Epilepsy is a disorder that can cause seizures (abnormal electrical activity in the brain). Epilepsy can be caused by many things, including brain injury or family history. Most forms of epilepsy can be treated without surgery. The earlier epilepsy is diagnosed and treated, the better the outcome.
Your epilepsy team will guide you through the entire process, from diagnosis to evaluation to treatment. If you do have epilepsy, we can help you control your seizures with medicine, diet, surgery, or a combination of these.
You can get involved in our clinical trials if you and your doctor determine that it would be useful for you.
The only Level 4 Epilepsy Center in New Hampshire
The Epilepsy Center at Dartmouth Hitchcock Medical Center is accredited as a level 4 epilepsy center, as designated by the National Association of Epilepsy Centers.
Level 4 epilepsy centers have the professional expertise and facilities to provide the highest level medical and surgical evaluation and treatment for patients with complex epilepsy.
A seizure is a sudden change in behavior due to an excess of electrical activity in the brain. There are many types of seizures, ranging from staring spells to twitching to loss of consciousness. Seizures can last seconds or minutes.
Others may not notice that you are having a seizure. No matter how serious your seizure is, if it is your first, you should seek emergency medical help immediately to determine if there is an obvious cause.
Having a seizure doesn't necessarily mean you have epilepsy. Given particular conditions (such as exposure to certain drugs, high fever, or electrical stimulation), anyone can have a seizure. That's why it's important to have a thorough evaluation that lets your doctors pinpoint where the seizures are happening and what might be causing them.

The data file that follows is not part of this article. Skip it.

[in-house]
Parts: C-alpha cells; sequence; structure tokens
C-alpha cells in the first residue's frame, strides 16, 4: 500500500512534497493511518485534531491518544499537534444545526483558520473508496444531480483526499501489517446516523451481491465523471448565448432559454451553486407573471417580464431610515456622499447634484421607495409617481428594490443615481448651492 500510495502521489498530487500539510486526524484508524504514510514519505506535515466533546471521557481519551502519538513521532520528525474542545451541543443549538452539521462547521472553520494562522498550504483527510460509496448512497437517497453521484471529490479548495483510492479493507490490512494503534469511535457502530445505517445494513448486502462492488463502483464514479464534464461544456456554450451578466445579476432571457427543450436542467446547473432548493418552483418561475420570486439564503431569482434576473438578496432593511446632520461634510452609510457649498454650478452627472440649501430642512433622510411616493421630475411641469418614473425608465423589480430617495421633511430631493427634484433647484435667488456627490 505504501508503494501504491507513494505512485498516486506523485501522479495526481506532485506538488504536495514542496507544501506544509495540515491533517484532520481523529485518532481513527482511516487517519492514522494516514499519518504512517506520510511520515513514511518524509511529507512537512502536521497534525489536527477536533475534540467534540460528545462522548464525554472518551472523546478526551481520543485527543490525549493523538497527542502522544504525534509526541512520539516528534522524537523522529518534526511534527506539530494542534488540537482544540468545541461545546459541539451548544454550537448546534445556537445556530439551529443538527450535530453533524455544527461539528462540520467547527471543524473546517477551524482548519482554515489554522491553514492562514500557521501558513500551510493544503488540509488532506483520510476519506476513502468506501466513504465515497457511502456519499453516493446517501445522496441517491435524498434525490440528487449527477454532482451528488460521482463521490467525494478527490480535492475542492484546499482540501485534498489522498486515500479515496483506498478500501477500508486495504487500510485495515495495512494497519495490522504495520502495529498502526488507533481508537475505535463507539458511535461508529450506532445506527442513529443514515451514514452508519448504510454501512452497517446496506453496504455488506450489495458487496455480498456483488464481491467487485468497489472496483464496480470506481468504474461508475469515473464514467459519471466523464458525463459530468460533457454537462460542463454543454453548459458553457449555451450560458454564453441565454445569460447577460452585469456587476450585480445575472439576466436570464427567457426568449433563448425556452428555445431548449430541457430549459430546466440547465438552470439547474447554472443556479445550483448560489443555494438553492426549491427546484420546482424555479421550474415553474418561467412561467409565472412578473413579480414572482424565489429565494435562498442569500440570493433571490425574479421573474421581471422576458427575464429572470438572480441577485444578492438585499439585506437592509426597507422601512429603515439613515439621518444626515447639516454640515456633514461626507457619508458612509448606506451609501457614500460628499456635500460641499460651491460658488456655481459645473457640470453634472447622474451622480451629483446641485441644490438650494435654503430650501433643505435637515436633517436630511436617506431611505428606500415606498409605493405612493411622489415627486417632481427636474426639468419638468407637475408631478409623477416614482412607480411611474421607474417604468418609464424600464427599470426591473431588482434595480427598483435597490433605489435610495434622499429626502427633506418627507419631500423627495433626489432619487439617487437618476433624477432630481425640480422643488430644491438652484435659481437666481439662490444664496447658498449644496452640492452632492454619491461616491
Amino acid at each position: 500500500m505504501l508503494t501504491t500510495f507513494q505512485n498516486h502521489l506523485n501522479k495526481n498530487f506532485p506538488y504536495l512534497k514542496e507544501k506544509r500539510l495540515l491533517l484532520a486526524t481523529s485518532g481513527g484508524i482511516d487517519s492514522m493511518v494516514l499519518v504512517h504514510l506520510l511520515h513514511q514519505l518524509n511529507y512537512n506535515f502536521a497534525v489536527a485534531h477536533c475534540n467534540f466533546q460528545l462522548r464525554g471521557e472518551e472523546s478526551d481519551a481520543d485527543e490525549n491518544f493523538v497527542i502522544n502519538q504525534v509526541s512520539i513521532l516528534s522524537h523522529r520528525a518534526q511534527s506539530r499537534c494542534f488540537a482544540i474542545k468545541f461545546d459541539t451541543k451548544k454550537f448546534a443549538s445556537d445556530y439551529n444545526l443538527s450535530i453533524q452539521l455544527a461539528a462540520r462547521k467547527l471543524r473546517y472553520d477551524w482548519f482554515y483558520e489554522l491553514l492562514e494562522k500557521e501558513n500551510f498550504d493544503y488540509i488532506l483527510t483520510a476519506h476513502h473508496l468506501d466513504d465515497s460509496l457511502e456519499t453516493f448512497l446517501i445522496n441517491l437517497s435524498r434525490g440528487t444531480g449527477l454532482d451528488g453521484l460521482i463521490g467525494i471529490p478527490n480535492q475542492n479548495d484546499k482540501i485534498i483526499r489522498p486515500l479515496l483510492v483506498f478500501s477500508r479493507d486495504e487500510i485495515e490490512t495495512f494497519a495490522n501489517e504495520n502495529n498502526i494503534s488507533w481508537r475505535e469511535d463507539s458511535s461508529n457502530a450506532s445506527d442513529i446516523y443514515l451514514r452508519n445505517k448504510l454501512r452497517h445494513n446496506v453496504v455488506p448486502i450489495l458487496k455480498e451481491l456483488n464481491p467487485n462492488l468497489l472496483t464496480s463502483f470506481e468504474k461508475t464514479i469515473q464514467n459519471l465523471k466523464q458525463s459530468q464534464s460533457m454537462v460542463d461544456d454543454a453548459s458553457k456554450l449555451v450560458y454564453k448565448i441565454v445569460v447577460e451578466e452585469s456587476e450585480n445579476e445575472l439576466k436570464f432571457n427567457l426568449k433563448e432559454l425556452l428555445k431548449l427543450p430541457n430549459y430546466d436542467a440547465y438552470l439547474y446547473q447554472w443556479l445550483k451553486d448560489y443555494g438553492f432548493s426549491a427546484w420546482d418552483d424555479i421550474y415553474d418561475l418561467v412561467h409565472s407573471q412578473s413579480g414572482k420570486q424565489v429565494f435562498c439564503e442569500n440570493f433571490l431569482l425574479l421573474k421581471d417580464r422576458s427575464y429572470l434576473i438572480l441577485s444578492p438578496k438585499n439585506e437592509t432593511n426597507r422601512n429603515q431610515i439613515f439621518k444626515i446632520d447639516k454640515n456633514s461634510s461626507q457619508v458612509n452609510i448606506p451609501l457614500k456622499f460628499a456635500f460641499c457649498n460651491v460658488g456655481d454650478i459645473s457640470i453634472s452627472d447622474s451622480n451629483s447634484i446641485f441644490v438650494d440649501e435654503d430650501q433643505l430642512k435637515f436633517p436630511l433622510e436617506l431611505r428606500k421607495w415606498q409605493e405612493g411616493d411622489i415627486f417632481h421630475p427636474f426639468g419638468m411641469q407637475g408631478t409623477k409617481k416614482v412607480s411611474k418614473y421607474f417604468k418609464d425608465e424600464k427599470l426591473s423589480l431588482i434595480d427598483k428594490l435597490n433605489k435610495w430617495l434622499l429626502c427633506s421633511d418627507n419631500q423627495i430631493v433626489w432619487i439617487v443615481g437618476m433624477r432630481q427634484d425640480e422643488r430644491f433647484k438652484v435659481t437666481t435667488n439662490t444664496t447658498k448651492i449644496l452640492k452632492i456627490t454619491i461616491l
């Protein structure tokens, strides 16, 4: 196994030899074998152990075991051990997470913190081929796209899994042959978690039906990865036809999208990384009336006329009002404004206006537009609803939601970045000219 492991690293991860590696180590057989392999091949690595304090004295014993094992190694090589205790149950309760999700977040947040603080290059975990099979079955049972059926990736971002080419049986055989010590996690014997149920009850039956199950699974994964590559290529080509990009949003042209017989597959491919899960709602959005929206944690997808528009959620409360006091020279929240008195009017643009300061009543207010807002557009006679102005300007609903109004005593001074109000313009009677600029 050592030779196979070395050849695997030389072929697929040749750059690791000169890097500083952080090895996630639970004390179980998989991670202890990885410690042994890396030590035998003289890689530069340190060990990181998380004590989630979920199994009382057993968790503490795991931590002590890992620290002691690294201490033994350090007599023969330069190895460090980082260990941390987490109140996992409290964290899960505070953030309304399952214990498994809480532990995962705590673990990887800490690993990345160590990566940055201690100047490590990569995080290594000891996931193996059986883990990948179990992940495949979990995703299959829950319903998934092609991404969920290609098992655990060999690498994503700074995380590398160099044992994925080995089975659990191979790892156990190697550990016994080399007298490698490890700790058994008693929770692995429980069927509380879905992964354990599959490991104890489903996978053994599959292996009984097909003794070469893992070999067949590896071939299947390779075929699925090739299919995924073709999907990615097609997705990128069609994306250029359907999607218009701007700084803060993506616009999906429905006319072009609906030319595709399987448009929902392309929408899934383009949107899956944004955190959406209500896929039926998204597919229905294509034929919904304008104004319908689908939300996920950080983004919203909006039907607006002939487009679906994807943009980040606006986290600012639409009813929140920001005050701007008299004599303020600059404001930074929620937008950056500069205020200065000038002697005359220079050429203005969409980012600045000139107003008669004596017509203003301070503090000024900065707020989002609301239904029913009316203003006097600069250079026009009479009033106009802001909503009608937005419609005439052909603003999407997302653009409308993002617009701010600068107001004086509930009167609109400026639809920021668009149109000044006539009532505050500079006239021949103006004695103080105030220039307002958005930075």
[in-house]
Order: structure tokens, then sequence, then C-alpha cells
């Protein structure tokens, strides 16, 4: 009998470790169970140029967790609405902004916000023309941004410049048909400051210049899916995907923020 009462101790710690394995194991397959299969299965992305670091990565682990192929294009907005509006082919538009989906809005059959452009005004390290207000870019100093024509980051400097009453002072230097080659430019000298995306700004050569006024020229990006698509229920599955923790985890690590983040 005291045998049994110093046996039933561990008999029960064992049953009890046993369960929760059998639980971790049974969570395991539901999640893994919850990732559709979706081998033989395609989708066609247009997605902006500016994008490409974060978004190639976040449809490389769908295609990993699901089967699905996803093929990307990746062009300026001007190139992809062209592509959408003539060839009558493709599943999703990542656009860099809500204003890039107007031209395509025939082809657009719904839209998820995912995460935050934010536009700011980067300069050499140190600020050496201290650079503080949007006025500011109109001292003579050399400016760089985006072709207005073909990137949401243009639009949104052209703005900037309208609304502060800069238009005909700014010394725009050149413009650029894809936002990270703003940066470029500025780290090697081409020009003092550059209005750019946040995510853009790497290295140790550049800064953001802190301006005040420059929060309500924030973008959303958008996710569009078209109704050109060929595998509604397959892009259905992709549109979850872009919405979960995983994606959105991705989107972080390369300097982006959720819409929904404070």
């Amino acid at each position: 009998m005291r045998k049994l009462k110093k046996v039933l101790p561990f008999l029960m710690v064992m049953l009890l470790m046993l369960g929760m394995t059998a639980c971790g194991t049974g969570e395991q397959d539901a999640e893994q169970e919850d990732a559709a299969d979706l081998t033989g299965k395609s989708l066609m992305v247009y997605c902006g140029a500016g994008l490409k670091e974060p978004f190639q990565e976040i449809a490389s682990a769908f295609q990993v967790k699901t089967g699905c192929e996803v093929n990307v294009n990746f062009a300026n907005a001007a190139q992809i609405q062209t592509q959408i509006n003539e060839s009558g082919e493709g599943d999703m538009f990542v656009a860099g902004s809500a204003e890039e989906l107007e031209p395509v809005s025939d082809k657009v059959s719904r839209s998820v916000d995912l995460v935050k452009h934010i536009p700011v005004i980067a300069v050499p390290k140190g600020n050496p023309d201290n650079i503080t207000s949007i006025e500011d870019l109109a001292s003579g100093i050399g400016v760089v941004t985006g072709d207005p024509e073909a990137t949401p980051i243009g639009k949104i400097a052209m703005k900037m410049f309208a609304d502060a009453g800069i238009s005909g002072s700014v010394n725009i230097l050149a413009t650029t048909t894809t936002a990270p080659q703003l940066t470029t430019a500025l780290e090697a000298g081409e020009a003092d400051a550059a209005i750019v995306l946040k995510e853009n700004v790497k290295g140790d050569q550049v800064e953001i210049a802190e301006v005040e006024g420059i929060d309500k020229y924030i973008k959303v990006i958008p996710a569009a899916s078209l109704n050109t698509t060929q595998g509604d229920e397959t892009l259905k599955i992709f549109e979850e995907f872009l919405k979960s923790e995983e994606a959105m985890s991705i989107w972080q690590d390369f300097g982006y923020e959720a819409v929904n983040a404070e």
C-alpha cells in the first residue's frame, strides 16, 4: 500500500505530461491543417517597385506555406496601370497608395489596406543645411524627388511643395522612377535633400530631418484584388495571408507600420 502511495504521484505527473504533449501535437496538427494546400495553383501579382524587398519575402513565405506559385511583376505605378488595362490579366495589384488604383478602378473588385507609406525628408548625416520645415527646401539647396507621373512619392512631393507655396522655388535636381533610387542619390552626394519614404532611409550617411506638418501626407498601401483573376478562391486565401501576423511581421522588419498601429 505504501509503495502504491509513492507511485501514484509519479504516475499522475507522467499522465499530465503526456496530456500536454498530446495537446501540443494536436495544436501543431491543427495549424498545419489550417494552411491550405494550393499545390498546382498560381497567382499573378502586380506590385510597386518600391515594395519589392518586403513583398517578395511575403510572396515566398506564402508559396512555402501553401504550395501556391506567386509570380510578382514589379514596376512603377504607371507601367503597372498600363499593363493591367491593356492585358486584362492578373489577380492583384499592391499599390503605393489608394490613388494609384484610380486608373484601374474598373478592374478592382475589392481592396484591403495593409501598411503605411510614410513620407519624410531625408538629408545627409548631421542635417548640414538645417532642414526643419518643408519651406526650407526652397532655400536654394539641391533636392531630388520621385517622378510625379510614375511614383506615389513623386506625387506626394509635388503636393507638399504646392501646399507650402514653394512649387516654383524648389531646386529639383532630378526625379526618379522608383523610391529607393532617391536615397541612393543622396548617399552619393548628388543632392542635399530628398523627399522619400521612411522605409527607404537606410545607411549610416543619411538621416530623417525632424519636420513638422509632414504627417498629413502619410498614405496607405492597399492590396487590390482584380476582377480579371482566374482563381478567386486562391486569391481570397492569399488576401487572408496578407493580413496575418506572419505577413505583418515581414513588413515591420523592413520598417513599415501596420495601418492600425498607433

To provide you with helpful health information related to seizures, please refer to the following articles on our Healthwise® Health Encyclopedia website:
- Absence seizure (petit mal): A short lack of consciousness, occurring most often in those under 20 years of age
- Fever (febrile) seizure: A fever-related seizure. A child can have a fever seizure if he or she has a fever, and no other underlying cause.
- Focal (partial) seizure: A seizure that only starts at a specific location within the brain. More of the brain may become affected during the seizure.
- Generalized tonic-clonic seizure (grand mal): A seizure that involves the entire body and can include muscle rigidity and contractions, and loss of consciousness
- Temporal lobe seizure: A seizure that involves portions of the brain that control emotions and memories. Seizures in this area may begin with intense feelings, memories, or other senses.
Epilepsy is a condition that causes repeated seizures. Epilepsy has many causes, although in many cases a cause cannot be determined. Epilepsy can be caused by injury, brain infection, stroke, tumor, family history of epilepsy, or other factors.
Because so many issues come into play, it's very important for you to keep track of when you have seizures and what factors may have led to them.
You may find that one treatment no longer works as well as it used to, perhaps because of pregnancy, insomnia, medications, or other issues. It is important to keep in touch with your doctor about your health.